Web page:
Murine myeloma cell line MPC11 cells were seeded in DMEM in 96-well plates at a density of 5 x 103 cells / well. Dose-dependent inhibition of proliferation was measured by adding increasing concentrations of BMP2. After 72 h, 10 μl of [3H]-thymidine (0.25 μCi; GE Healthcare/Amersham, Munich, Germany) was added to each well. After 24 h cells were immobilized on fibre mats (Skatron Instruments A/S, Lier, Norway), and thymidine incorporation was analysed using an RITA counter (Raytest, Straubenhardt, Germany). All assays were performed with technical duplicates, and the experiments were repeated three times.

C2C12 alkaline phosphatase assay (ALP assay)

Murine C2C12 cells were seeded at a density of 1.2 × 104 cells / well in 96-well micro titre plates and stimulated for 3 days with 0.5–250 nM BMP2 in 100 μl of DMEM containing 2% FCS and antibiotics (100 U /ml penicillin and 100 μg/ml streptomycin) at 37°C and 5% CO2. After 72 h, cells were washed with PBS and lysed for 1 h by adding 100 μl of 1% NP-40 in ALP buffer (0.1 M glycine, pH 9.6, 1 mM MgCl2, and 1 mM ZnCl2). ALP activity was determined by incubating the cell lysate for 15 min with 100 μl of ALP buffer supplemented with 1 mg/ml p-nitrophenylphosphate (Sigma Aldrich, Germany) and measuring absorbance at 405 nm using a micro plate reader (TECAN RAINBOW, Germany). All assays were performed in duplicate, and the experiments were repeated three times.

CytoTox assay

Jurkat A3 cells (2x104/well) were grown overnight in 100 μl of culture medium in 96-well plates. The following day, the cells (measurements were done in triplicate) were pre-incubated for 1 h with the NEDD8 activating enzyme (NEA) inhibitor MLN4924 (MLN; 20 μM; Active Biochemicals Co., Hong Kong, China), the pan-caspase inhibitor benzyloxycarbonyl-Val-Ala-Asp (OMe) fluoromethylketone (zVAD-fmk) (50 μM; Bachem AG, Weil am Rhein, Germany) and the necroptosis inhibitor necrostatin-1 (nec-1; 90 μM; Enzo Life Sciences, Loerrach, Germany). The cells were then incubated overnight with TNFα (100 ng /ml). As necrostatin-1 will cross-react with WST-1, Jurkat A3 cell viability was measured using the 3-(4,5-dimethylthiazol-2-yl)-2,5-diphenyltetrazolium bromide (MTT) assay. Results were quantified by measuring absorbance at 570 nm using a micro plate reader (TECAN RAINBOW, Germany).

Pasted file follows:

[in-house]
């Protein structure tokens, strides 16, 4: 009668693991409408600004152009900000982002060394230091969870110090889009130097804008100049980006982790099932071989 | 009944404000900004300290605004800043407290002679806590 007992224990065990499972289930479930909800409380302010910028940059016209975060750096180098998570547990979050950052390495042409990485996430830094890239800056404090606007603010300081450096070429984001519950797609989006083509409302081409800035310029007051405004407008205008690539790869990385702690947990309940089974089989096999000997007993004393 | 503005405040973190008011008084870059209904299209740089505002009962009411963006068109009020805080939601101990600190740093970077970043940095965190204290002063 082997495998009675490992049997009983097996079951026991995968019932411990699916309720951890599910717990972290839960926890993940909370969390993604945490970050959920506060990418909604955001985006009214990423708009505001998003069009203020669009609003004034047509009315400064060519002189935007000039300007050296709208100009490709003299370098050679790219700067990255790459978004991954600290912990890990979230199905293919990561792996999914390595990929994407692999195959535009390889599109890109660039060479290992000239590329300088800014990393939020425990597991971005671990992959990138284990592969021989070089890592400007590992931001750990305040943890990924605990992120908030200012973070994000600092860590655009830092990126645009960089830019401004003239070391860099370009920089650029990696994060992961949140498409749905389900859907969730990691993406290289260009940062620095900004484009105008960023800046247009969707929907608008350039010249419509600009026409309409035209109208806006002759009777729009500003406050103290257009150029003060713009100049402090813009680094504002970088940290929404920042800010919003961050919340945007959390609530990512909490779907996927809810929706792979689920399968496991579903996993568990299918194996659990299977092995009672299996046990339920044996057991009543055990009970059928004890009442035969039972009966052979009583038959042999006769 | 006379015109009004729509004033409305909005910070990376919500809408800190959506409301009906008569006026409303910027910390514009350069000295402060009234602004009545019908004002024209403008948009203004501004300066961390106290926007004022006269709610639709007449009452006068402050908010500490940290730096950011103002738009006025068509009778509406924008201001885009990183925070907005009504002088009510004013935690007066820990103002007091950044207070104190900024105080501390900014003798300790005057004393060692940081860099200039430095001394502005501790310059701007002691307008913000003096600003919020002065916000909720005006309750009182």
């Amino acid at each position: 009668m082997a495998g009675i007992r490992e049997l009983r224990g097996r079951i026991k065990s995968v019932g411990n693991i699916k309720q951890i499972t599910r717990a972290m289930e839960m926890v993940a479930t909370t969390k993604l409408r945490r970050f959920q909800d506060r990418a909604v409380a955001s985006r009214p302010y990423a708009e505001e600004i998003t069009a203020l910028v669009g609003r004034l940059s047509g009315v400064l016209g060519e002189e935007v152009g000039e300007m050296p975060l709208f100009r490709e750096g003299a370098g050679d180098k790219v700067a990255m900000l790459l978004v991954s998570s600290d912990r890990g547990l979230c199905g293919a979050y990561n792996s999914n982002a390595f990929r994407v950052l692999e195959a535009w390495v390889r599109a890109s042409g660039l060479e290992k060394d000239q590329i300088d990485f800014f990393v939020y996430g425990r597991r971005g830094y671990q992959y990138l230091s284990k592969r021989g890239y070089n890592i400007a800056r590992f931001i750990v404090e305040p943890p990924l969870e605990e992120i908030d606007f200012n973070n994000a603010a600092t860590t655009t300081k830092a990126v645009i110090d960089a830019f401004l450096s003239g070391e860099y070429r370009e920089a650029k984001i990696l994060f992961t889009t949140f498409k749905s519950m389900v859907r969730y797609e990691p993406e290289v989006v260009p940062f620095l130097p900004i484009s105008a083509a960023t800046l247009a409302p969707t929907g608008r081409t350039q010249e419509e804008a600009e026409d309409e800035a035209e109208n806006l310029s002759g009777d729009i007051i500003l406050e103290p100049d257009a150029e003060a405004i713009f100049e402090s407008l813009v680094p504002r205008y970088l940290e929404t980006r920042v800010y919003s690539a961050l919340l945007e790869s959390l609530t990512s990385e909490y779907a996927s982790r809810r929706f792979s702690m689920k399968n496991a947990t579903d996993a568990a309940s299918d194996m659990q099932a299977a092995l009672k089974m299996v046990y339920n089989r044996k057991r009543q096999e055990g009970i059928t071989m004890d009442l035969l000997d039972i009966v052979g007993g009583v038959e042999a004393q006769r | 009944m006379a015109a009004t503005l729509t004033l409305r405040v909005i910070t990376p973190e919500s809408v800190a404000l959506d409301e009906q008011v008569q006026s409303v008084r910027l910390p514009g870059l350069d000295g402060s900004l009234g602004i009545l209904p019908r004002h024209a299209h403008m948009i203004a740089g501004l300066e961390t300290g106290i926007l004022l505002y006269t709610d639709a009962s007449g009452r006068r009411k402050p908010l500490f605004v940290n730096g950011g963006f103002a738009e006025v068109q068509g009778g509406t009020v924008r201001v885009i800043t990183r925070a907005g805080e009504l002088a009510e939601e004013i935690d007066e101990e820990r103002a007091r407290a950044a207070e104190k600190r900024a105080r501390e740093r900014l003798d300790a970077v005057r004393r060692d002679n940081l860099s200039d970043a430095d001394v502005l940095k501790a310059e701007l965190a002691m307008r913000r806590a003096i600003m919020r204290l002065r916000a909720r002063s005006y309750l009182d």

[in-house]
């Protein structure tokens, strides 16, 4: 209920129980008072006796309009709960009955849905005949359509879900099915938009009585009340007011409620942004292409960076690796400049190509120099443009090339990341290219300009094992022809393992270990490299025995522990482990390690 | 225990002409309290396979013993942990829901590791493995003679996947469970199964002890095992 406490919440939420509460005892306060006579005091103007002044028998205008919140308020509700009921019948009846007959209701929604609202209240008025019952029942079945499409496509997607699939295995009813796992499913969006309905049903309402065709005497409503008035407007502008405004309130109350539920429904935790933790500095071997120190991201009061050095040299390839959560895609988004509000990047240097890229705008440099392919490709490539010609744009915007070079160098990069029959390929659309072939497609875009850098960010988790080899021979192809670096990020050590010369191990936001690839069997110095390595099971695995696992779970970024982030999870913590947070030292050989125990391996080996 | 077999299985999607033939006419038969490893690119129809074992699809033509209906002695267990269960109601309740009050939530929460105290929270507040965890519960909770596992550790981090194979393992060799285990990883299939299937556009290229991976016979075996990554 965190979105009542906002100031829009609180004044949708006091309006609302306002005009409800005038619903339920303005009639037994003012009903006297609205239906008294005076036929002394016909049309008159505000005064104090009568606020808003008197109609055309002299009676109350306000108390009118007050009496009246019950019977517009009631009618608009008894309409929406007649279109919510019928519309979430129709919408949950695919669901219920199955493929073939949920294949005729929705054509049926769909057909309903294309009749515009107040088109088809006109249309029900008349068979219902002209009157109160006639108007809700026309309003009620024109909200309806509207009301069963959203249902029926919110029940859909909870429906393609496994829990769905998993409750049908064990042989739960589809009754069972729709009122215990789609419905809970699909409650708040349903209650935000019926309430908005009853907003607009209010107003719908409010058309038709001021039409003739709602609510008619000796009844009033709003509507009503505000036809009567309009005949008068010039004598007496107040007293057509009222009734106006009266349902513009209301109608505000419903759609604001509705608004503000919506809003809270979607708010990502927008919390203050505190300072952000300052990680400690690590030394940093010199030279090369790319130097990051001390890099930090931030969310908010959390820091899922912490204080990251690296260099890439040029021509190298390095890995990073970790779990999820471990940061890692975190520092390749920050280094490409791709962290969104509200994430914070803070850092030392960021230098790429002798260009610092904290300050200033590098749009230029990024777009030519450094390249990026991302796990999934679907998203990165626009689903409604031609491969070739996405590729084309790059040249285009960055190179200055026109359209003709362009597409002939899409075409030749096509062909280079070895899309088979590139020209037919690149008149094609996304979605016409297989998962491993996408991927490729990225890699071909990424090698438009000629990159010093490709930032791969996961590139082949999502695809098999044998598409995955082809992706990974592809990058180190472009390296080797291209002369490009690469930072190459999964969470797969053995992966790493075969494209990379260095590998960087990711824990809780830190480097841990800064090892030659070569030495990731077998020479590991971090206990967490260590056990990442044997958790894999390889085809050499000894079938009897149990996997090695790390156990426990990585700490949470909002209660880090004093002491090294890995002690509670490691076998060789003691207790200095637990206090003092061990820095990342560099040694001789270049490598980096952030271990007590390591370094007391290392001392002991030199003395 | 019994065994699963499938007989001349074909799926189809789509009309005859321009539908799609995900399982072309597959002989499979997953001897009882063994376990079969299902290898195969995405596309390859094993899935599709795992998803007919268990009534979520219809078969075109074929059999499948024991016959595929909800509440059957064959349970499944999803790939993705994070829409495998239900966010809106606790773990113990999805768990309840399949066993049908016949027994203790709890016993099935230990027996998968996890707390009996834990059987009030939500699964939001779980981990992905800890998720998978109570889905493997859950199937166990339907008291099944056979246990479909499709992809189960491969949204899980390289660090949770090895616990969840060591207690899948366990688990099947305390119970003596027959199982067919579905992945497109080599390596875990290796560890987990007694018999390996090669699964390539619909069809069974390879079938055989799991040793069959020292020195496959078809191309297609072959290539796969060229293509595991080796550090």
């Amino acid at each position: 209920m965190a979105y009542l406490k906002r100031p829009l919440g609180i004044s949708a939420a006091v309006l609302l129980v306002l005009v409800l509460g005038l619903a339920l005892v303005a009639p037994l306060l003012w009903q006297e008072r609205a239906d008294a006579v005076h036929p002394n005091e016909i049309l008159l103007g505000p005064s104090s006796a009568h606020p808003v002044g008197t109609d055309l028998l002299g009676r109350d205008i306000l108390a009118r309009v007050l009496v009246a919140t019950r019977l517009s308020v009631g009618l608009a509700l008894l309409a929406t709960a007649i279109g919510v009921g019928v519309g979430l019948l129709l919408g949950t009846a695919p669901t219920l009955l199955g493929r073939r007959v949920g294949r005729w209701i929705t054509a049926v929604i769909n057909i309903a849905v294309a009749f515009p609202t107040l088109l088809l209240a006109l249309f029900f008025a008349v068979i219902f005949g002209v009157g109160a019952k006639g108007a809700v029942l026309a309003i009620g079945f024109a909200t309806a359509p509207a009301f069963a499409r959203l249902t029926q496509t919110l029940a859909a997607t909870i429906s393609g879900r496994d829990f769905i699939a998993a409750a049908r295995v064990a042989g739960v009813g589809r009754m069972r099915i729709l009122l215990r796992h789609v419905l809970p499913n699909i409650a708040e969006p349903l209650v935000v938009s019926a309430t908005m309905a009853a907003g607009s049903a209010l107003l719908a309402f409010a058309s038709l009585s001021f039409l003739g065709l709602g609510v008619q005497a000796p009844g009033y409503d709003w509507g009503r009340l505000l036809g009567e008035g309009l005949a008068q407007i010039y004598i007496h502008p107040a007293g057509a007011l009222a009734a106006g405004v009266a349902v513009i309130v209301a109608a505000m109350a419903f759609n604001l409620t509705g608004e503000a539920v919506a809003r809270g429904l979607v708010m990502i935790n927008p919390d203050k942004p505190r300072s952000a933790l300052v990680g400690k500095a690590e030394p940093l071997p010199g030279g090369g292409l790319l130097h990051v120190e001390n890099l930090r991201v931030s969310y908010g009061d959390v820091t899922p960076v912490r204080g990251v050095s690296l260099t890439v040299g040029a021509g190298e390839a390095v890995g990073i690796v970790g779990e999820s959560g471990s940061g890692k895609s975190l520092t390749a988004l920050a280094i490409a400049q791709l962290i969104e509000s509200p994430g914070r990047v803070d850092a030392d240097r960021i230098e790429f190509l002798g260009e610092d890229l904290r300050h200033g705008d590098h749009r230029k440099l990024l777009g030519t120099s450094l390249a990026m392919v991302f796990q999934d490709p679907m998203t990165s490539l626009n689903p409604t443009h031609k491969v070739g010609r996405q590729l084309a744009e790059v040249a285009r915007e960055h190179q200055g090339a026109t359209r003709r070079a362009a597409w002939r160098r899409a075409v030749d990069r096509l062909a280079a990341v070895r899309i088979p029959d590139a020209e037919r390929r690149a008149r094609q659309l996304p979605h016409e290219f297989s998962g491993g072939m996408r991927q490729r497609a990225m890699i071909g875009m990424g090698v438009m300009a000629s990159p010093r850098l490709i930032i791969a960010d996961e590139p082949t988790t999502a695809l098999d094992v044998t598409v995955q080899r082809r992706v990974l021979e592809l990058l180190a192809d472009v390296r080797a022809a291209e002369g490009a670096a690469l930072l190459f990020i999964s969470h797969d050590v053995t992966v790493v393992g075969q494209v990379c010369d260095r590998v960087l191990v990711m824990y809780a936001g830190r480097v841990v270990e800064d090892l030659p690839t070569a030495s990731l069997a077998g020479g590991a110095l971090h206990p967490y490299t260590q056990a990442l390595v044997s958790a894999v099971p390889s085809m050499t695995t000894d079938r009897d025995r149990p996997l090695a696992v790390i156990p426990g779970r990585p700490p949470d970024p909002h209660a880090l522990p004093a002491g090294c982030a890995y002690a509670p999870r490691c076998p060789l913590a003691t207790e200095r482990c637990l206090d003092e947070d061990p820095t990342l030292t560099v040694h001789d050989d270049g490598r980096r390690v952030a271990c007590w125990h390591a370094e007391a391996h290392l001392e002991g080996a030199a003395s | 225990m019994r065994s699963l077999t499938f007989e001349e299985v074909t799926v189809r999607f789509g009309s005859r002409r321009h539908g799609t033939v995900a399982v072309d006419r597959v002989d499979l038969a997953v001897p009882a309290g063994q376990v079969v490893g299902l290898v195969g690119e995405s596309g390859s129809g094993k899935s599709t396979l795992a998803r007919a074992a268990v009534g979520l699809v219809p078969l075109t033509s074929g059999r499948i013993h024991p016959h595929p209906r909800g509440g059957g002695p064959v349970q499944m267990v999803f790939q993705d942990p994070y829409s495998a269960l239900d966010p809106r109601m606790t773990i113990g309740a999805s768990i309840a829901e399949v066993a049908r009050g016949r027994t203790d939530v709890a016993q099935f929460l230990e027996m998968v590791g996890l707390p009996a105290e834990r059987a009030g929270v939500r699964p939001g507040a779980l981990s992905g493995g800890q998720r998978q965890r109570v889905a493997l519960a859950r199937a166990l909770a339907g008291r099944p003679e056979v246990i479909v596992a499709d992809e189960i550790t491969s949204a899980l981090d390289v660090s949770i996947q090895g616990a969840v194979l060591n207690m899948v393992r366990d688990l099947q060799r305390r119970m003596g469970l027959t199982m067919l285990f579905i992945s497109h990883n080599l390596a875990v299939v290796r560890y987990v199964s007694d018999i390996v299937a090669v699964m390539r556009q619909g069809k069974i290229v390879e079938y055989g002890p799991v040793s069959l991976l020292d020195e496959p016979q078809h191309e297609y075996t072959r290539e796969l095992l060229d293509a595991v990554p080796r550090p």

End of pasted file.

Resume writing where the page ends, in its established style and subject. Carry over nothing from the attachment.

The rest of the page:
Western blot analysis

For Western blot analysis of whole cell lysates, cells were scraped into ice-cold PBS, collected via centrifugation, sonicated (10 pulses) and then lysed by boiling (5 min at 96°C) in 4x Laemmli sample buffer (8% SDS, 0.1 M DTT, 40% glycerol, and 0.2 M Tris-HCl pH 8.0). Proteins were separated by SDS-PAGE and transferred onto nitrocellulose membranes. After nonspecific binding was blocked by incubating the membranes in TBS containing 0.1% Tween 20 and 5% dry milk, immunoblotting was performed with primary antibodies specific for proteolytically cleaved Caspase 3 (Cell Signaling Technology, Danvers, MA, USA), Caspase 8 p18 (Santa Cruz Biotechnology, Heidelberg) and the respective HRP-conjugated secondary antibodies (Dako, Hamburg, Germany). Detection was performed by enhanced chemoluminescence using ECL Plus reagents (Amersham-Pharmacia, Freiburg, Germany). Experiments were repeated three times.

Analysis of RNA expression profiles using qiagen RT2 RT-PCR arrays

A total of 1 x 106 cells were incubated with or without 250 nM BMP2 for 48 h, and RNA was subsequently isolated using the Qiagen RNeasy Mini Kit (Qiagen, Germany) according to the manufacturer’s recommendations. cDNA was synthesized using the RT2 first-strand kit (Qiagen) as indicated in the manual. The cDNA was subsequently analysed using RT2 SYBR Green qPCR master mix and the RT2 Profiler PCR Array PAHS-212Z “Human Cell Death Pathway Finder” (Qiagen) and a Bio-Rad CFX96 PCR cycler following the manufacturer’s instructions. The following thermal profile was used: 1 cycle at 95°C and 40 cycles at 95°C for 15 s followed by 60°C for 1 min.

Raw data were analysed using Qiagen online software ( The RT2 Profiler PCR Array data analysis software was used to calculate fold-changes based on the widely approved ΔΔCt method. For normalization, the expression of all genes was used. Ct values >35 were defined as no expression.

The “Human Cell Death pathway finder” contained the following genes:


Pro-Apoptotic: ABL1, APAF1, ATP6V1G2, BAX, BCL2L11, BIRC2 (c-IAP1), CASP1 (ICE), CASP3, CASP6, CASP7, CASP9, CD40 (TNFRSF5), CD40LG (TNFSF5), CFLAR (Casper), CYLD, DFFA, FAS (TNFRSF6), FASLG (TNFSF6), GADD45A, NOL3, SPATA2, SYCP2, TNF, TNFRSF1A (TNFR1), TNFRSF10A (TRAIL-R), and TP53 (p53). Anti-Apoptotic: AKT1, BCL2, BCL2A1 (BFL1), BCL2L1 (BCLXL), BIRC3 (c-IAP2), CASP2, IGF1R, MCL1, TNFRSF11B (OPG), TRAF2, and XIAP (BIRC4).




BMP2 is biologically active in C2C12 and MPC-11 cells

In order to demonstrate the functionality of the BMP2 used in this study, biological activity was initially determined using two different well-established assays [2932]. A characteristic function of BMP2 is the induction of bone growth. We therefore evaluated the BMP2-stimulated expression of the osteogenic marker alkaline phosphatase (ALP). Expression of ALP can be determined using a photometric assay (ALP assay). In accordance with results described in the literature, we obtained an EC50-value for BMP2-induced expression of ALP in C2C12 cells of 10–20 nM (Fig 1A) [29, 31, 32]. In addition, the inhibitory effect of BMP2 on the proliferation of the murine myeloma B cell line MPC-11 was determined by analysing incorporation of [3H]-thymidine into DNA [31]. In accordance with previously published results, we observed an IC50-value of 1–3 nM for BMP2-mediated inhibition of cell proliferation (Fig 1B) [30].

Fig 1. A+B. Biological activity of BMP2.